HealthyStuff.org, a program of the Ecology Center, released their 2015 Car Seat Study once again reporting that the majority of tested car seats contain potentially toxic chemicals, particularly flame retardants.
HealthyStuff.org’s data shows that most car seats contain chemicals associated with a range of health risks like endocrine disruption, cognitive impairments and cancer. These chemicals of concern include flexible polyvinyl chloride (PVC), phthalate plasticizers, and flame retardants. Typically, flame retardants are not bound to the car seat materials and thus the chemicals are released over time. As flame retardants are released, infants, toddlers and children can be exposed through inhalation, ingestion and absorption of these chemicals. The potentially harmful effects of flame retardants pose a particular threat to children. Children are especially vulnerable because their systems are developing and because pound for pound, they eat, drink, and breathe about 2.5 times more than adults.
“Car seats save lives. It’s absolutely essential that parents put their children in them while driving, regardless of the rating a particular seat received at HealthyStuff.org,” said Jeff Gearhart, the Ecology Center’s Research Director. “However, our research shows that some car seats contain more harmful chemicals than others.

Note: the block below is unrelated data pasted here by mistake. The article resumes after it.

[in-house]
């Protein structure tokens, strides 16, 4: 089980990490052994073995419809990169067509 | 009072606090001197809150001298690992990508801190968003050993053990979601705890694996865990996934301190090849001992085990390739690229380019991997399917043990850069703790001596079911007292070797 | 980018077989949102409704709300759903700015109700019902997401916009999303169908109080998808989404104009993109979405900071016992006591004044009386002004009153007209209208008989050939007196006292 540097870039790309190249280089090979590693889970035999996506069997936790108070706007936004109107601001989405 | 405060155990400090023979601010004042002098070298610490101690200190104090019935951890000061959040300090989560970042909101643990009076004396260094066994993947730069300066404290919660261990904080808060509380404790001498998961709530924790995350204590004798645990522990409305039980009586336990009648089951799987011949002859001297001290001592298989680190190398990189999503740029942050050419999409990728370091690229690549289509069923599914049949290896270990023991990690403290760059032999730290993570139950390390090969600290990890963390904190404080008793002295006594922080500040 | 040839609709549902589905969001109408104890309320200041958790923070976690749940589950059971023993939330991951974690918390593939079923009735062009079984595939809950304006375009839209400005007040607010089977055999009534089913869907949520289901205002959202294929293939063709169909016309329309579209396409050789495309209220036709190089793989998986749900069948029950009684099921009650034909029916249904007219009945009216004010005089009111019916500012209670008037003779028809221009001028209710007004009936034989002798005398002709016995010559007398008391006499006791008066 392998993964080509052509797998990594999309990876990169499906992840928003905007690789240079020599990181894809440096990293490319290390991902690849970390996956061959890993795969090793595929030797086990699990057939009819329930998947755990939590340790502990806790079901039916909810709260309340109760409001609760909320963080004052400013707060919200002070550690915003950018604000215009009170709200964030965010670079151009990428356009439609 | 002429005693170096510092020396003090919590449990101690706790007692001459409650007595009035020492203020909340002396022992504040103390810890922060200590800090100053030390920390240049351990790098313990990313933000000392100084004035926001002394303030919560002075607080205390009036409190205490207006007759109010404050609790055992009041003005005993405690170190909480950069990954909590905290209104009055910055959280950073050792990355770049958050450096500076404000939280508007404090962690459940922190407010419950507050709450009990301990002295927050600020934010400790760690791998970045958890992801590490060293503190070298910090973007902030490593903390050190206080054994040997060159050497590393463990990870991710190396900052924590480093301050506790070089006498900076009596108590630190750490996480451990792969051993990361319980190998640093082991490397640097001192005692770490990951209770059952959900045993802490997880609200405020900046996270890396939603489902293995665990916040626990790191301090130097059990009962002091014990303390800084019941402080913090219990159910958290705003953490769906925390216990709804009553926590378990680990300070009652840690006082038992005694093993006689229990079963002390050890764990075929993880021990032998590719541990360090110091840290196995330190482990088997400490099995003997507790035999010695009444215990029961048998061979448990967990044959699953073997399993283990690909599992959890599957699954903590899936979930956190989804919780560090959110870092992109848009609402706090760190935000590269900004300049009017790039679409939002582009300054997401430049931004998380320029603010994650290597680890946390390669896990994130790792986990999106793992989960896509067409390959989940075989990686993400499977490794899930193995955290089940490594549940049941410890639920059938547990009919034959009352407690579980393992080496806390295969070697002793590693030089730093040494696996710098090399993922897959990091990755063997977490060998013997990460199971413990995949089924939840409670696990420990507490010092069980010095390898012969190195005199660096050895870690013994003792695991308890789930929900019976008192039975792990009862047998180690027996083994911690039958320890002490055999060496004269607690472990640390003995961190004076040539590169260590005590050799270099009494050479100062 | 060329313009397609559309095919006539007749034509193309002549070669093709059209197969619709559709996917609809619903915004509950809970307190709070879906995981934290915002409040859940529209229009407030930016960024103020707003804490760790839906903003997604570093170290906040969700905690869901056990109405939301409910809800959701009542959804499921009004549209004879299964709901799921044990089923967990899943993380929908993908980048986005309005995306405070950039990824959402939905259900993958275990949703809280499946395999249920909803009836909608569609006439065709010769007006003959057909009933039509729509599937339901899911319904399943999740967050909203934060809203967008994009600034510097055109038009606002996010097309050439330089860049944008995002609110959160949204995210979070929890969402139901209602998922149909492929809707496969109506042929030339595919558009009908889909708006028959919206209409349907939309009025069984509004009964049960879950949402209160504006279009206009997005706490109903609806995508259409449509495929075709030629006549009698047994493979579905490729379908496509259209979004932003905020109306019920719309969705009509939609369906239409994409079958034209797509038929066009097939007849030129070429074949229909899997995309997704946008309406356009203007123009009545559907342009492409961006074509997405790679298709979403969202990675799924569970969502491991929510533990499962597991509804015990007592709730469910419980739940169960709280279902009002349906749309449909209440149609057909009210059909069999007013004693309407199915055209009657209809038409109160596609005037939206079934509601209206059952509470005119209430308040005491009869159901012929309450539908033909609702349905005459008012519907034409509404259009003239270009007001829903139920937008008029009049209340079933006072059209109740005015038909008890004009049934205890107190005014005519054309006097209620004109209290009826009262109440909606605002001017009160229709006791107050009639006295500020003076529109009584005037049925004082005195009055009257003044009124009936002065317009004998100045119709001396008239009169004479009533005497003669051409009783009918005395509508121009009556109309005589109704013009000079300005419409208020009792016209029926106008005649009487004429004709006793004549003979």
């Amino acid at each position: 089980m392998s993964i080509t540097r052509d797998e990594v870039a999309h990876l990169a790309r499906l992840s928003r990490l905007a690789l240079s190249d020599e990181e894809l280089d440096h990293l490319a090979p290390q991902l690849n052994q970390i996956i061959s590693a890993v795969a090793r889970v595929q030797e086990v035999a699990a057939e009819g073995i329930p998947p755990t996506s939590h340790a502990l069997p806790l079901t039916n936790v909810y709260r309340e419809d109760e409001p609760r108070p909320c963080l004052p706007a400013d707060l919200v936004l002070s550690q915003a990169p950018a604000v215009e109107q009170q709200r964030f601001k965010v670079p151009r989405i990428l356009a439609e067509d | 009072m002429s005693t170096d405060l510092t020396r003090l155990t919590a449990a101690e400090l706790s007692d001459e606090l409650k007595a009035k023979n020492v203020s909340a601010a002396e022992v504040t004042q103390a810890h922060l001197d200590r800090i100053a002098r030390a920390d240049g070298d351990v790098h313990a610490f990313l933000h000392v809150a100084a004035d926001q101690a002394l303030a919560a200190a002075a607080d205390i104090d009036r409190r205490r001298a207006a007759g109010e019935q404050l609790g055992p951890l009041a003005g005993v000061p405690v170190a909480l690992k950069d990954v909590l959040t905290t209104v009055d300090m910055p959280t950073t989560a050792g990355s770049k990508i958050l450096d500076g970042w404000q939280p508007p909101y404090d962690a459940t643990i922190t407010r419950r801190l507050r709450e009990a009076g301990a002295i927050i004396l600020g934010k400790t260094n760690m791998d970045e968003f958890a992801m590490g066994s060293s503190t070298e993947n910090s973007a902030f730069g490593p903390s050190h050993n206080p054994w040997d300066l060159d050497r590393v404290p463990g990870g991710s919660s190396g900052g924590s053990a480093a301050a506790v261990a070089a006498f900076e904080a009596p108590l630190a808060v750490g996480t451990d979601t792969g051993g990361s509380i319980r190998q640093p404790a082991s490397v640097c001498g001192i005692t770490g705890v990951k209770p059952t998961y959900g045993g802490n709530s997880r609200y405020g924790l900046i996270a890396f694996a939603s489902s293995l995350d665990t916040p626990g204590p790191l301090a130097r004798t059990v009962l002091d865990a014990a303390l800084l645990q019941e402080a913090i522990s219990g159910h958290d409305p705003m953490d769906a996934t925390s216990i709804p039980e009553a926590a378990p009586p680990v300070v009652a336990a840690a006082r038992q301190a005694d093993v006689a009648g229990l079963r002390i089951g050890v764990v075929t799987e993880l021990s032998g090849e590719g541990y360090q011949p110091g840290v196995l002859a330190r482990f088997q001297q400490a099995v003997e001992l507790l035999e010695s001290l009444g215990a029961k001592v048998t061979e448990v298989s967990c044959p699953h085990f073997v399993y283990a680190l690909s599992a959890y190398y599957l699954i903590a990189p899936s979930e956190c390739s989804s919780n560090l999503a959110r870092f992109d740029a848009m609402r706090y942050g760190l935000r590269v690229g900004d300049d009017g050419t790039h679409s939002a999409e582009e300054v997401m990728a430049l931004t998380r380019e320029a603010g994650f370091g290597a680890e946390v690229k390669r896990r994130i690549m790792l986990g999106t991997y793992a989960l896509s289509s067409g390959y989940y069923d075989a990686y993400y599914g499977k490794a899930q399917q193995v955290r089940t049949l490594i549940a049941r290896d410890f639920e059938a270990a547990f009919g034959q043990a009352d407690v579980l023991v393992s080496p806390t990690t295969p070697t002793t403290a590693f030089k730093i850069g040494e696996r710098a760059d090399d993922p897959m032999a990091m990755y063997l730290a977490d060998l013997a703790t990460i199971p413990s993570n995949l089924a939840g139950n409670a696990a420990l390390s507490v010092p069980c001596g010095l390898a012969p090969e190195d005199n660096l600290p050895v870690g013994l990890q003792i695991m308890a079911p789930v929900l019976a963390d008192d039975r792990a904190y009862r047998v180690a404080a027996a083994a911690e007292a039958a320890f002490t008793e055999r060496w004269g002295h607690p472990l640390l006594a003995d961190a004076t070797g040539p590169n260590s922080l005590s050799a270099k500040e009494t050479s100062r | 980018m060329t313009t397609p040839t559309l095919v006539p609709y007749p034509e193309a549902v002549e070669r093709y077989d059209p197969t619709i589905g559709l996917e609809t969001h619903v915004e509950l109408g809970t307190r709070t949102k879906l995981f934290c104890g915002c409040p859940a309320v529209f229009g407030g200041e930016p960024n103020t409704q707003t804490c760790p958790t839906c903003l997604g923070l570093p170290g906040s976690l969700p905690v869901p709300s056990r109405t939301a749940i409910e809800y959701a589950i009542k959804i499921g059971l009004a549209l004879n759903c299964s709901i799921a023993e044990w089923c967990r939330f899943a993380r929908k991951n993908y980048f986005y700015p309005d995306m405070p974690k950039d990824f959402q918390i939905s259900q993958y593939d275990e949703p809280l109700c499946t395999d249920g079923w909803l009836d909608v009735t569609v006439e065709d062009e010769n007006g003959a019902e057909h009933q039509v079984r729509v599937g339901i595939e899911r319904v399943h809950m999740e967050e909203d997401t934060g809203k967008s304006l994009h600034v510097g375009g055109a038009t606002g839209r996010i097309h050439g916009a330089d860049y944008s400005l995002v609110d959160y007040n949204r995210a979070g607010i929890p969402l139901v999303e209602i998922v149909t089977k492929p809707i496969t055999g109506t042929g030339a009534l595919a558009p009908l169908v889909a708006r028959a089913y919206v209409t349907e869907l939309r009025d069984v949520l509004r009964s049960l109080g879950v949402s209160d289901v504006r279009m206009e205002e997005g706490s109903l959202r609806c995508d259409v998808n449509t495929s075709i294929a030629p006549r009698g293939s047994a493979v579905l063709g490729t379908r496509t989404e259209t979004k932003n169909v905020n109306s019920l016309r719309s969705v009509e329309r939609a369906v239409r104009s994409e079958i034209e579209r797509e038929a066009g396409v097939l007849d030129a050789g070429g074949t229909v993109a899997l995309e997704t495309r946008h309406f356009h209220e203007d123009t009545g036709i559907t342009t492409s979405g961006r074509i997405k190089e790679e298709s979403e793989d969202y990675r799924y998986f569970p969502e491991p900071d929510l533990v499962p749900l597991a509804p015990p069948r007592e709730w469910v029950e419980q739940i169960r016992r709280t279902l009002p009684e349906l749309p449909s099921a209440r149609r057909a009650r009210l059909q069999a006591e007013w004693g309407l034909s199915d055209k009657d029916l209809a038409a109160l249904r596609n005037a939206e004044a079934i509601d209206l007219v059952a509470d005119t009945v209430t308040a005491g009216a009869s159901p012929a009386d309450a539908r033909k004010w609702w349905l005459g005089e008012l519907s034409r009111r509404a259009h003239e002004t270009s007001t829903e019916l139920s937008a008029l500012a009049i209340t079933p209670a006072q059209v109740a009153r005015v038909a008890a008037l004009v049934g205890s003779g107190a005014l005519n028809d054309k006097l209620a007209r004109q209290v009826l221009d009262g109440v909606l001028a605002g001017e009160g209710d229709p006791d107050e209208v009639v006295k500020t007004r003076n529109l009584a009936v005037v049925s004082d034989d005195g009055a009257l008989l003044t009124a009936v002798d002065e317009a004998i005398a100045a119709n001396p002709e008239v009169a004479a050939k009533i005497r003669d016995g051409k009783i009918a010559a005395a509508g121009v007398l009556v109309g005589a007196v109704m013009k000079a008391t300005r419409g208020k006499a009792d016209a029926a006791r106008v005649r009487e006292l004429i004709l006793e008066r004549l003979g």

For this Report, HealthyStuff.org tested fifteen car seat models representing twelve brands, all manufactured in 2014, for potentially hazardous chemicals. HealthyStuff.org focused on the components of the seats likely to contain flame-retardant chemicals: polyurethane foam, expanded polystyrene or expanded polypropylene foam, and polyester textiles. Almost every car seat tested contained one or more known flame retardant chemicals.
Nearly three-quarters (73%) of seats tested contained hazardous halogenated flame retardants and over half contained non-halogenated organophosphate flame retardants, some of which are hazardous as well. The study finds that the flame retardant chemicals and alternatives used by companies are poorly regulated, putting consumers at risk, and questions the fire safety benefit of using these chemicals.
Top rated companies in the study, Britax and Clek, have been proactively implementing policies to reduce hazards in their products while still meeting all safety standards. The poorest performing company was Graco.
Car seats keep children safe and save lives. Let’s encourage car seat makers to also improve the chemical safety of car seats as well.
To read more about the study and to view the full methodology, results, and rankings, visit www.HealthyStuff.org.
Listen to Gillian Miller, Ecology Center Staff Scientist, discuss the report on Michigan Radio.